After what seemed like an eternity, 15:30 came by. The board maintained its previous message for a hot minute, triggering the deepest anxieties within me. My zen was being encroached upon. When finally, the screen refreshed with a new status for my flight.

"Cancelled."

Terrific. An announcement came on over the board, and due to some divine influence, I understood enough Danish to make my way to the transfer office and attempt to sort out the situation. The transfer office was hopping; apparently I'd gotten there slowly. The machine that was supposed to dispense numbers was more of what you might call an machine that "in-pensed" numbers -- as it printed them out they'd roll back into the machine's cavernous internals. I fucked with it for a few minutes, trying to get my ticket out, during which time another big wave of people came into the transfer office.

They knew something I didn't: there was another machine that successfully managed to dispense the numbers whose expulsion make up the entirety of its existence. I got my number: 323; the two tellers were currently serving 289. I settled in for a long wait.

An entirely unhelpful man named Kristofer finally called my number. I missed it, but noticed a few seconds later, and charged my way past the 324 girl on her way to the desk. Not today, lady! BROTHA GOTTA MOVE!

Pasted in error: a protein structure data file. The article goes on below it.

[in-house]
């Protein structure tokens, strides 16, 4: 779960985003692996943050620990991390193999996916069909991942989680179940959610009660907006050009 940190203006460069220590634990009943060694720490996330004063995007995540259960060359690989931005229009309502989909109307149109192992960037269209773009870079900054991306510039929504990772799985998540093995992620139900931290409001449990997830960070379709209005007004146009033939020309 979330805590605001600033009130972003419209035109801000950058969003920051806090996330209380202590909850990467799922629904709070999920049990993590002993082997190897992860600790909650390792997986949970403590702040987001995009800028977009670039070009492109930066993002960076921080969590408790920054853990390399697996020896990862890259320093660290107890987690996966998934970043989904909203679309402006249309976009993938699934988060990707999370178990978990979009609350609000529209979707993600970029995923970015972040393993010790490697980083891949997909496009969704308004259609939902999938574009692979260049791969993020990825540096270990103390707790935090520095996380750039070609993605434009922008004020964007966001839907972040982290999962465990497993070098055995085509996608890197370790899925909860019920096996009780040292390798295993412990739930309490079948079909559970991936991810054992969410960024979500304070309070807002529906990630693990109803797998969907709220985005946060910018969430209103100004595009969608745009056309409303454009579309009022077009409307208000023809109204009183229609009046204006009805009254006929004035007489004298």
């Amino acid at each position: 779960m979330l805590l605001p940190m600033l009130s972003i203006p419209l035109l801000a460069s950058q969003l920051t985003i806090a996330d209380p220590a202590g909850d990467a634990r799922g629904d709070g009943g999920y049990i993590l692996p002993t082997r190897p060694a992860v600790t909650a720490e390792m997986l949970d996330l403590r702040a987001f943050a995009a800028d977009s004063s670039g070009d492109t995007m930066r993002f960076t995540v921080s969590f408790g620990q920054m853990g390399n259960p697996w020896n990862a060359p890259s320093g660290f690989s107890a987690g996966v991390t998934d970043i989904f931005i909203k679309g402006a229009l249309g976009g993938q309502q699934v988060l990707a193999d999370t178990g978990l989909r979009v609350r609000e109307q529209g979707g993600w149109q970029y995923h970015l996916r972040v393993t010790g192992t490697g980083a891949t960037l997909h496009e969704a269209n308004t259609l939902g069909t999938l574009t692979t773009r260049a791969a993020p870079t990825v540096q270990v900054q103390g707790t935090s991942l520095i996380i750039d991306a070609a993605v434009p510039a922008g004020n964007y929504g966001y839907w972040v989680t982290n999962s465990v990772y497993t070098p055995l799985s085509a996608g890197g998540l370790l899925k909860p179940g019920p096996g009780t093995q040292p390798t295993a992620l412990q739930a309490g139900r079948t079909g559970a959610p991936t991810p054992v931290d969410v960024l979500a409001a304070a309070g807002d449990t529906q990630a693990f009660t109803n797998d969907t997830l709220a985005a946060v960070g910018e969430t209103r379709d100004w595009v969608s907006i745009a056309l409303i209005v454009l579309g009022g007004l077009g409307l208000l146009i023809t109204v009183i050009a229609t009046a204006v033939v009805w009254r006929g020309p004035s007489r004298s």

Kristofer told me that my flight had been canceled (he didn't say why.) He handed me a boarding pass for the next flight at 21:30, a meal voucher for $16.54, and a booklet explaining my rights as a traveler in Europe with a cancelled flight. I bought a Guinness and small stew upstairs at the Irish pub for $21, and leafed through the pamphlet, eager to learn my rights. As it happens, I don't have any: the airline is not responsible if the cancellation is due to weather, technical issues, safety concerns, labor disputes, acts of god, snakes, or any other of the possible reasons a flight might be cancelled. I spent about fifteen minutes trying to come up with a plausible reason that might cause a flight to be cancelled that wasn't covered by this law, and I couldn't come up with even a single example.

I dug around online; the flight later that day was due to be on the same aircraft as the one that had been cancelled. Seeing as the plane was still in Italy, it didn't strike me as terribly likely that my 21:30 flight was going to make it either. After having been awake for more than 24 hours, the thought of spending another six hours in what I then thought was the world's second worst airport (hi, Chicago -- O'Hare!) didn't fill me an effervescence of excitement. I decided to change my flight to the next day, fought my way back through the transfer center, and got a new boarding pass.

They kept my luggage overnight. "There was nothing in there I needed," I said. "Great," she said, "I'll put new tags on it to make sure it ends up in Vilnius. Hopefully it will see you there."

A quick taxi ride brought me to the world's coolest looking hotel, where I checked in and went up to my room. My key didn't open the door. I came back. The nice man gave me a new room, so I went up to there. I managed through the door, and plopped down on the bed, thankful to not be in an airport for even one more second. Today had been hell, but things were going to get better tomorrow. I just knew it.